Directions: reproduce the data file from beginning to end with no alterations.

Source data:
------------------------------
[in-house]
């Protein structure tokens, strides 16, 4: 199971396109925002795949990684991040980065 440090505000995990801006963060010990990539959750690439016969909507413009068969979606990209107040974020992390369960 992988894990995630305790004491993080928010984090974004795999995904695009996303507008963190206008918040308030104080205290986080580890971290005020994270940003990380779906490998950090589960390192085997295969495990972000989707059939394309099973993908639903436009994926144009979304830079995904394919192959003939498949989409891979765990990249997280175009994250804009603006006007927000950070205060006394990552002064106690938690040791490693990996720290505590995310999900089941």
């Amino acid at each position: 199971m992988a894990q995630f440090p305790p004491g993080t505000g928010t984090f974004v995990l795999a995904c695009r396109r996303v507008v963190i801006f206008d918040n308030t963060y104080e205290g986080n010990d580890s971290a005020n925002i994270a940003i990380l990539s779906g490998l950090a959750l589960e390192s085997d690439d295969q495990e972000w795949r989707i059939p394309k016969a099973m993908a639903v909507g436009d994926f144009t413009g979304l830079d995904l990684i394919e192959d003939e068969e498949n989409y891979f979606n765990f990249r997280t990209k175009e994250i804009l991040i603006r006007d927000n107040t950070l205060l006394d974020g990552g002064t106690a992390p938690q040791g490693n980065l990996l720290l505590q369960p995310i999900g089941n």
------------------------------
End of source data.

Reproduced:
[in-house]
């Protein structure tokens, strides 16, 4: 199971396109925002795949990684991040980065 440090505000995990801006963060010990990539959750690439016969909507413009068969979606990209107040974020992390369960 992988894990995630305790004491993080928010984090974004795999995904695009996303507008963190206008918040308030104080205290986080580890971290005020994270940003990380779906490998950090589960390192085997295969495990972000989707059939394309099973993908639903436009994926144009979304830079995904394919192959003939498949989409891979765990990249997280175009994250804009603006006007927000950070205060006394990552002064106690938690040791490693990996720290505590995310999900089941």
């Amino acid at each position: 199971m992988a894990q995630f440090p305790p004491g993080t505000g928010t984090f974004v995990l795999a995904c695009r396109r996303v507008v963190i801006f206008d918040n308030t963060y104080e205290g986080n010990d580890s971290a005020n925002i994270a940003i990380l990539s779906g490998l950090a959750l589960e390192s085997d690439d295969q495990e972000w795949r989707i059939p394309k016969a099973m993908a639903v909507g436009d994926f144009t413009g979304l830079d995904l990684i394919e192959d003939e068969e498949n989409y891979f979606n765990f990249r997280t990209k175009e994250i804009l991040i603006r006007d927000n107040t950070l205060l006394d974020g990552g002064t106690a992390p938690q040791g490693n980065l990996l720290l505590q369960p995310i999900g089941n």